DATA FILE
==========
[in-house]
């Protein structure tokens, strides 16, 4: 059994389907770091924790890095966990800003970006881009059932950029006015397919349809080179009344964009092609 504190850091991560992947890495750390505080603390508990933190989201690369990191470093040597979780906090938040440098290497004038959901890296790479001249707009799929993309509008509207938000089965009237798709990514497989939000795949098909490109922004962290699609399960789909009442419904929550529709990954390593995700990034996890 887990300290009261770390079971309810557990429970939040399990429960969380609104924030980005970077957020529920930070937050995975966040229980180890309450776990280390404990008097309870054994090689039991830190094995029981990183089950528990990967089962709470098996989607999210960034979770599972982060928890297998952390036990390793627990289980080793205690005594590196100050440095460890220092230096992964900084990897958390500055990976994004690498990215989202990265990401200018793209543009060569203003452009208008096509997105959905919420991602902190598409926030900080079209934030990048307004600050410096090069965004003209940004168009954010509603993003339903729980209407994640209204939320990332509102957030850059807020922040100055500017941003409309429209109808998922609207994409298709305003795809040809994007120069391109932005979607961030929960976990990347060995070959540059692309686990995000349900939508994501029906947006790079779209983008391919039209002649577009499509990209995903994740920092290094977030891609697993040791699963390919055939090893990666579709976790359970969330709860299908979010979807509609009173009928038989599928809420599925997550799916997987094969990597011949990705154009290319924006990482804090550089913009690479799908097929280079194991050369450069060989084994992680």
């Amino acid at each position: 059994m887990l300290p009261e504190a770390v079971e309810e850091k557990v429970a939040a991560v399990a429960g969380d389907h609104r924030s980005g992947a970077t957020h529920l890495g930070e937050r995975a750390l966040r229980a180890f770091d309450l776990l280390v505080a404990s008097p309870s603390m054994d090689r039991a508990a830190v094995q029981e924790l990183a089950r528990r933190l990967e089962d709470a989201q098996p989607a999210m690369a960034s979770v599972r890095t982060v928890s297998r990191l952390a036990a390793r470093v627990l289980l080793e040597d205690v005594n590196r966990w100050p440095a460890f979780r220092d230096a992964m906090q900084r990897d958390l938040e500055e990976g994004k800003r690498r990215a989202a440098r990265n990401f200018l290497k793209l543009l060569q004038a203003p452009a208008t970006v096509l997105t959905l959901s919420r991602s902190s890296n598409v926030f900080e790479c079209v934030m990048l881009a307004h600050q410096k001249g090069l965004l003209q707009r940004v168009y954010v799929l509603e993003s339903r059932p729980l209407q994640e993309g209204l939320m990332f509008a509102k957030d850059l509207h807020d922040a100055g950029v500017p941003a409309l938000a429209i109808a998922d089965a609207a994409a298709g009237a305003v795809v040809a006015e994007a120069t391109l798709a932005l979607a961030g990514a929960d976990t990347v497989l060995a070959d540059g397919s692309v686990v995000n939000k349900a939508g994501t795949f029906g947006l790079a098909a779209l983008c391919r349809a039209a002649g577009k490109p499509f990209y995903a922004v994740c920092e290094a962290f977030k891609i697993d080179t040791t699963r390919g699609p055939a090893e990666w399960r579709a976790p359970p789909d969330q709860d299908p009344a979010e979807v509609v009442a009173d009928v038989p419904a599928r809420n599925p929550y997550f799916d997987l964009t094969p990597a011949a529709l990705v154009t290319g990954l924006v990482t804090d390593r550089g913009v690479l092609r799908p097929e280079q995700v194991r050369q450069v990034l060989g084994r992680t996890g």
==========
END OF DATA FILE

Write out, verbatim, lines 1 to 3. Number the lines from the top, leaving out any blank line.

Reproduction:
[in-house]
């Protein structure tokens, strides 16, 4: 059994389907770091924790890095966990800003970006881009059932950029006015397919349809080179009344964009092609 504190850091991560992947890495750390505080603390508990933190989201690369990191470093040597979780906090938040440098290497004038959901890296790479001249707009799929993309509008509207938000089965009237798709990514497989939000795949098909490109922004962290699609399960789909009442419904929550529709990954390593995700990034996890 887990300290009261770390079971309810557990429970939040399990429960969380609104924030980005970077957020529920930070937050995975966040229980180890309450776990280390404990008097309870054994090689039991830190094995029981990183089950528990990967089962709470098996989607999210960034979770599972982060928890297998952390036990390793627990289980080793205690005594590196100050440095460890220092230096992964900084990897958390500055990976994004690498990215989202990265990401200018793209543009060569203003452009208008096509997105959905919420991602902190598409926030900080079209934030990048307004600050410096090069965004003209940004168009954010509603993003339903729980209407994640209204939320990332509102957030850059807020922040100055500017941003409309429209109808998922609207994409298709305003795809040809994007120069391109932005979607961030929960976990990347060995070959540059692309686990995000349900939508994501029906947006790079779209983008391919039209002649577009499509990209995903994740920092290094977030891609697993040791699963390919055939090893990666579709976790359970969330709860299908979010979807509609009173009928038989599928809420599925997550799916997987094969990597011949990705154009290319924006990482804090550089913009690479799908097929280079194991050369450069060989084994992680």
């Amino acid at each position: 059994m887990l300290p009261e504190a770390v079971e309810e850091k557990v429970a939040a991560v399990a429960g969380d389907h609104r924030s980005g992947a970077t957020h529920l890495g930070e937050r995975a750390l966040r229980a180890f770091d309450l776990l280390v505080a404990s008097p309870s603390m054994d090689r039991a508990a830190v094995q029981e924790l990183a089950r528990r933190l990967e089962d709470a989201q098996p989607a999210m690369a960034s979770v599972r890095t982060v928890s297998r990191l952390a036990a390793r470093v627990l289980l080793e040597d205690v005594n590196r966990w100050p440095a460890f979780r220092d230096a992964m906090q900084r990897d958390l938040e500055e990976g994004k800003r690498r990215a989202a440098r990265n990401f200018l290497k793209l543009l060569q004038a203003p452009a208008t970006v096509l997105t959905l959901s919420r991602s902190s890296n598409v926030f900080e790479c079209v934030m990048l881009a307004h600050q410096k001249g090069l965004l003209q707009r940004v168009y954010v799929l509603e993003s339903r059932p729980l209407q994640e993309g209204l939320m990332f509008a509102k957030d850059l509207h807020d922040a100055g950029v500017p941003a409309l938000a429209i109808a998922d089965a609207a994409a298709g009237a305003v795809v040809a006015e994007a120069t391109l798709a932005l979607a961030g990514a929960d976990t990347v497989l060995a070959d540059g397919s692309v686990v995000n939000k349900a939508g994501t795949f029906g947006l790079a098909a779209l983008c391919r349809a039209a002649g577009k490109p499509f990209y995903a922004v994740c920092e290094a962290f977030k891609i697993d080179t040791t699963r390919g699609p055939a090893e990666w399960r579709a976790p359970p789909d969330q709860d299908p009344a979010e979807v509609v009442a009173d009928v038989p419904a599928r809420n599925p929550y997550f799916d997987l964009t094969p990597a011949a529709l990705v154009t290319g990954l924006v990482t804090d390593r550089g913009v690479l092609r799908p097929e280079q995700v194991r050369q450069v990034l060989g084994r992680t996890g």